“Along every supply chain there are millions of employees who can see an opportunity to do something better,” Machtiger said. “If they’re rewarded and celebrated for it, they’re more likely to do it.”
Using climate initiatives to drive growth
For many companies, the primary financial rationale for sustainability efforts has been growing pressure from investors, consumers and, in some cases, regulators. But the most forward-thinking companies don’t just appease stakeholders. They are also using these sustainability initiatives to drive growth, especially among young consumers.
In the Salesforce Sustainability Survey, 60% of Millennials and Gen Z – ages 16 to 40 or so – said they were willing to spend more on products and services from companies struggling against climate change.
Some companies are strengthening the financial case for reducing emissions by demonstrating how it can reduce costs. Dentsu has pledged to cut emissions from flights by 65% by 2030, primarily by encouraging employees to travel less, which will also cut expenses.
Influencing consumer demand and lifestyle choices
This helps to choose a sustainability strategy with a clear link to the larger business objective. Lungley said too many companies are trying ad hoc measures that have some impact on the environment but no single link to the company’s mission. Take the example of a plastic toy manufacturer announcing the switch to paper bags.
“Organizations don’t usually fail on this journey because they lack passion,” Lungley said. “They fail because they don’t know where to focus. It is absolutely essential to truly understand the real value that you are creating in the company.”
It is absolutely essential to truly understand the real value that you are creating in the company.
Anna Lungley, Head of Sustainability at Dentsu
As an advertising conglomerate, Dentsu’s vision is directly linked to one of the main sustainability challenges facing the company: the need for change in lifestyles. Once they make greener products like electric cars and plant-based burgers, companies must then increase consumer demand. Part of Dentsu’s sustainability strategy is to help more customers do just that. For a sustainability leader, this is the simplest type of strategy to sell: one that will generate income.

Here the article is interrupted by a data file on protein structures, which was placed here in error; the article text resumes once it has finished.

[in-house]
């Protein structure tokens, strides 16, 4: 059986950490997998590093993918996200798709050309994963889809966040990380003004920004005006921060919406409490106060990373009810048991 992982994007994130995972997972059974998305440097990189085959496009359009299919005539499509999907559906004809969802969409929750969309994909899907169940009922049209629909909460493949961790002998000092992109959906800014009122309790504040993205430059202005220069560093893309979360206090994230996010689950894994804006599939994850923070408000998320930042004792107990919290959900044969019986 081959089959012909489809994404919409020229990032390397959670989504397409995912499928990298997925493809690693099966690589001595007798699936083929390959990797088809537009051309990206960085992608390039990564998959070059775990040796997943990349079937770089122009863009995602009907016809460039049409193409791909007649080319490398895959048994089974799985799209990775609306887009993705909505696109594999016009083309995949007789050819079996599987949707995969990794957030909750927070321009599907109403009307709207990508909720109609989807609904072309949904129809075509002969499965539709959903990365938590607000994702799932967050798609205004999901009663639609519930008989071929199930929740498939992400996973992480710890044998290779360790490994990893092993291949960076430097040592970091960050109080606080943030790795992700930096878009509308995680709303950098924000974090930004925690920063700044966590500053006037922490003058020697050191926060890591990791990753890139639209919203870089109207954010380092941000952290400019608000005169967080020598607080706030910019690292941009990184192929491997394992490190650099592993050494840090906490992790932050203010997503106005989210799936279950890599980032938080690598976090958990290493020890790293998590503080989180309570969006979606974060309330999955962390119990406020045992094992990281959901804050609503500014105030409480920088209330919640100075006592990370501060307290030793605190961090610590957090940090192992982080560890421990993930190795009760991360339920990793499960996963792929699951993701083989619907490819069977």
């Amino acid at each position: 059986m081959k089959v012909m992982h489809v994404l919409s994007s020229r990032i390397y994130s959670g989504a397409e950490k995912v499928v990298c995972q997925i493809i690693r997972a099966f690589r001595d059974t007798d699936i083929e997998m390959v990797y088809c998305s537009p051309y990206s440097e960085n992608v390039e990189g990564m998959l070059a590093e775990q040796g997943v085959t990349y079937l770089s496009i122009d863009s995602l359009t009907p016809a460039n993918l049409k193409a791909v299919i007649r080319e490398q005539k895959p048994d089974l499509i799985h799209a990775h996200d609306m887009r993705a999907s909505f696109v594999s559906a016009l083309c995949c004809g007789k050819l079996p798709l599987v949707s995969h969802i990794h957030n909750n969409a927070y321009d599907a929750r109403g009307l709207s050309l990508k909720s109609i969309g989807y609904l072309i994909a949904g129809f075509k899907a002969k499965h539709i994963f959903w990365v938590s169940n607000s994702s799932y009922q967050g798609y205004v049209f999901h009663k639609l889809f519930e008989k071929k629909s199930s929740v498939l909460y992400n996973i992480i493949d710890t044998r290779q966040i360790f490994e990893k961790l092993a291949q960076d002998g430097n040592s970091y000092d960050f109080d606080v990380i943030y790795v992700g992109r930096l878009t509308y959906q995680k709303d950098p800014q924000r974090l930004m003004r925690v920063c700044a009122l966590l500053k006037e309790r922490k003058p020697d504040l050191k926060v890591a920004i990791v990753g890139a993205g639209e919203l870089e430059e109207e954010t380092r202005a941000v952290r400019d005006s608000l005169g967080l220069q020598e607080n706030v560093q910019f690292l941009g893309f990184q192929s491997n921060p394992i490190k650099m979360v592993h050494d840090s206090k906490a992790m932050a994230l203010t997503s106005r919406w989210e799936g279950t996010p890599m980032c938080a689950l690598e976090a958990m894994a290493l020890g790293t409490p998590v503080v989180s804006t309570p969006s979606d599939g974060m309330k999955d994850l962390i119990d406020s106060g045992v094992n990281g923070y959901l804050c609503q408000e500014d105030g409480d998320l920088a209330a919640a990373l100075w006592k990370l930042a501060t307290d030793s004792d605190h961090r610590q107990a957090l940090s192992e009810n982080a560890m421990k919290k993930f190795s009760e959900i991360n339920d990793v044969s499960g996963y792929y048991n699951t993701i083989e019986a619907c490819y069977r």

Measure progress with the right technology
Even for companies that adopt the right mindset and operational changes and fully integrate sustainability into their business model, measuring their emissions remains a huge challenge.
Many report what are known as Scope 1 and 2 emissions – direct emissions from a company’s operations and indirect emissions from purchased energy like electricity and heat. But investors are increasingly asking for data on Scope 3 emissions. These are emissions that occur indirectly anywhere in a company’s value chain, such as a supplier’s emissions.
Ingersoll said he spent 90% of his time at Canva working on spreadsheets and models, and Scope 3 accounting is by far the most complicated. When the company opened a new office in Austin, Texas last year, Scope-3’s calculations required thinking about questions such as: where do employees typically order lunch? How to account for a sandwich shop that does not measure its own emissions?
“We’re trying to figure out how to work with these downstream service providers so that we can assess the impact of our engagement with them,” Ingersoll said.
Ben-Dov said technology will be a critical part of the solution. For example, his consulting firm recently helped Andersen Corporation, one of North America’s largest window and door manufacturers, implement Salesforce Sustainability Cloud, which makes it easier for businesses to track their carbon footprint. Andersen has been counting carbon manually for years – now the company will be able to do it in half the time than before.
“If you have to account for your sustainability, you have to monitor your performance, otherwise you won’t know if you are going in the right direction,” said Ben-Dov. “Doing this manually takes time, effort and knowledge. Technology can make the whole process more efficient. ”
This article appeared in Vantage Point, a Salesforce magazine